The Intellectual Property Enterprise Court (“IPEC”) decided earlier last week who owns the rights to an employee invention when it is made out of hours and on the employee’s own equipment.

In a landmark decision that clarifies that it is the employer not the employee who owned a key invention, even in the circumstances described, Haseltine Lake Kempner claim their first major victory only three weeks into their merger.

The patent in question claimed a method for preventing specific individual users from accessing websites thereby allowing different users from one IP address different access rights through a single firewall.

The dispute concerned a former employee, Mr Kite, of the main defendant, Netsweeper a Canadian company represented by Haseltine Lake Kempner. Mr Kite was resident in the UK throughout his period of employment, working remotely for Netsweeper as a Senior Systems Engineer. His duties included software development and sales support. During his employment, Mr Kite developed the idea for selective blocking of individual users, and another of Netsweeper’s employees built on it, resulting eventually in the patent application.

Mr Kite subsequently argued that the invention belonged to him outright. The issue of most general relevance decided by the court, concerned the ownership of inventions made by employees. Under English law, such inventions belong to the employer if they are made “in the course of the normal duties of the employee or in the course of duties falling outside his normal duties, but specifically assigned to him, and the circumstances in either case were such that an invention might reasonably be expected to result from the carrying out of his duties”. Mr Kite contended that the invention was made by him outside of his normal working hours, and on his own equipment at home.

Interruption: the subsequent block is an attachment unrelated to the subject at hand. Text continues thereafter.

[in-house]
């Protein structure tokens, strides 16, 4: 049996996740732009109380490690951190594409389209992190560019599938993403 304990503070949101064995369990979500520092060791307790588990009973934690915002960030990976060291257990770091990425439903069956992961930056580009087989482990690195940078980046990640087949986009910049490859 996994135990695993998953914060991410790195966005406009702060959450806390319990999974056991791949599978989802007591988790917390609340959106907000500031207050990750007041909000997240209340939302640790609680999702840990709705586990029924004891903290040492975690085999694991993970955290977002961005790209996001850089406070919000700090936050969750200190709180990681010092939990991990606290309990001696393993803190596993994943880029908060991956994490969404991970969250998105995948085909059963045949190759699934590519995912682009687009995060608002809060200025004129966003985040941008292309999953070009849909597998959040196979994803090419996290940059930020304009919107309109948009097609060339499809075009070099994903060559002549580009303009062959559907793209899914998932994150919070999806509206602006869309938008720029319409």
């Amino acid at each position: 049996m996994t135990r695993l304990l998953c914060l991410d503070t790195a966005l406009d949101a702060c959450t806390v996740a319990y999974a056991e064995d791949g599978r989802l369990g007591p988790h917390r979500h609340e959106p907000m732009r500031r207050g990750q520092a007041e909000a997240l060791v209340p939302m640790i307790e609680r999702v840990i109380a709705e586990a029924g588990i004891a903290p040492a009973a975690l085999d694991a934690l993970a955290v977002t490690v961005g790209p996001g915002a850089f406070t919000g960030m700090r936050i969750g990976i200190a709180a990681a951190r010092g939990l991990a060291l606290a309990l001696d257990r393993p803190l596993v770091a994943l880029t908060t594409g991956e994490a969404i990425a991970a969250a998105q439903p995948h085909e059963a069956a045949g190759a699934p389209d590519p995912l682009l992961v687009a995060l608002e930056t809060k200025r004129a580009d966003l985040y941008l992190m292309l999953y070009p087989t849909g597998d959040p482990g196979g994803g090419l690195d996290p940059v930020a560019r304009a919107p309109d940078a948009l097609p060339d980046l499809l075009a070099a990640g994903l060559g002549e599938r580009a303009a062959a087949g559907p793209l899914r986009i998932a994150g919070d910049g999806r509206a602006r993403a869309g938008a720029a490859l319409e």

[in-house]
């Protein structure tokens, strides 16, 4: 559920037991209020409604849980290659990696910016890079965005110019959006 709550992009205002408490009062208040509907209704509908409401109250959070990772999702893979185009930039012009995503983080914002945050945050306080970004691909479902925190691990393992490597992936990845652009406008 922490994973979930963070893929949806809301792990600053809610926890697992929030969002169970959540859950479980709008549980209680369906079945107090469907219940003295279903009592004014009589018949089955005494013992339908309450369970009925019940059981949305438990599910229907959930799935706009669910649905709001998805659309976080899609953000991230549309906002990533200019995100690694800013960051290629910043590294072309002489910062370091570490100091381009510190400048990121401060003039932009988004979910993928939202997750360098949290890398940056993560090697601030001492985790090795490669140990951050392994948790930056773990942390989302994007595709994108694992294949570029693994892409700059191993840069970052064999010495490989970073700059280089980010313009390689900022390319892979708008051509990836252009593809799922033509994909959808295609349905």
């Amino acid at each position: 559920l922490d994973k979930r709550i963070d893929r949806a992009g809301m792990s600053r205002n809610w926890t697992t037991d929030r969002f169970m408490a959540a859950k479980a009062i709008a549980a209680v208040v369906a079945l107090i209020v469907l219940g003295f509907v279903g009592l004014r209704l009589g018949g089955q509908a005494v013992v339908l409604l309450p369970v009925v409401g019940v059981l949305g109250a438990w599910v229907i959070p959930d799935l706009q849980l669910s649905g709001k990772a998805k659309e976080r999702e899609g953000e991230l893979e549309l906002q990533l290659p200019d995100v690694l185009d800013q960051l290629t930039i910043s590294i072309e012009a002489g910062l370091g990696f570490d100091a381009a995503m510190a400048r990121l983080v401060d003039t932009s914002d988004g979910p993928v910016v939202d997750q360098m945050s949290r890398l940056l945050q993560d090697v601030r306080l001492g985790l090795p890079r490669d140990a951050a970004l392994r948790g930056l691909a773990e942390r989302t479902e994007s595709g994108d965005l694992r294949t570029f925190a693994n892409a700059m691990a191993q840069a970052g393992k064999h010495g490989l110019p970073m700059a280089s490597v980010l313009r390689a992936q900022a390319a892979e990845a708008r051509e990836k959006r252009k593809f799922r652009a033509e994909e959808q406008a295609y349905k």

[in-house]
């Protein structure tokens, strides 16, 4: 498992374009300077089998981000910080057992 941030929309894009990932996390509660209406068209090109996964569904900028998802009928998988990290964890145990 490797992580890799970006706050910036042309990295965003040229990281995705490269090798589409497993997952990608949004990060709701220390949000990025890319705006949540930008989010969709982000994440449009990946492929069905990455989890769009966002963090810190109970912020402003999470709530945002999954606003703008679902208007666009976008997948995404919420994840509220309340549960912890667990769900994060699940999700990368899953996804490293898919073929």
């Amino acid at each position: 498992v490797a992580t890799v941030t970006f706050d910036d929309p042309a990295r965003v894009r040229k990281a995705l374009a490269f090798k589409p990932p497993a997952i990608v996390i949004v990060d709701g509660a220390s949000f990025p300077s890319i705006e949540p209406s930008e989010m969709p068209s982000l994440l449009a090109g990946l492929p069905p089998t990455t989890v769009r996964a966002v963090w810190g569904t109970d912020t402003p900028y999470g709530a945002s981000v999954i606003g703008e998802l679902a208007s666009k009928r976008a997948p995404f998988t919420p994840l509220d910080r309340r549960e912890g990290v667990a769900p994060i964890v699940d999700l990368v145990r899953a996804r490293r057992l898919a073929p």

The IPEC judge, HHJ Hacon, rejected that argument and ruled as follows: “But where, as here, they are very much the sort of acts which the individual was paid to carry out for the company, the fact that they were done at home makes no difference. Acts of a nature such as to be within the normal course of an employee’s duties do not cease be so merely because the employee decides to carry out those normal duties at home and/or outside office hours and/or on his own equipment”.

An officer of Netsweeper said: “The judge has taken a robust and common-sense approach to ownership of employee inventions. In common with many innovative companies, we encourage flexible working for our employees, many of whom work from home, sometimes using their own equipment. Had the court ruled the other way, it would have been completely unworkable, as we’d have to check whether each and every piece of work was done during working hours on company equipment before filing for patent protection”.

Richard Kempner, Partner at Netsweeper’s solicitors, Haseltine Lake Kempner, highlighted the efficiency of the English court system, saying: “This case shows, once again, that the English courts can hear complex and multijurisdictional patent disputes in an efficient and economical manner. The technology behind Netsweeper’s patent is complex, and in common with most inventorship disputes, the facts were also complex. Despite that, by careful case management, the IPEC judge was able to deal with all the issues in a two-day trial. Both parties had the advantage of the streamlined process and cost-capping provisions in the IPEC rules, but without any lack of thoroughness in the consideration of the parties’ evidence and submissions”.

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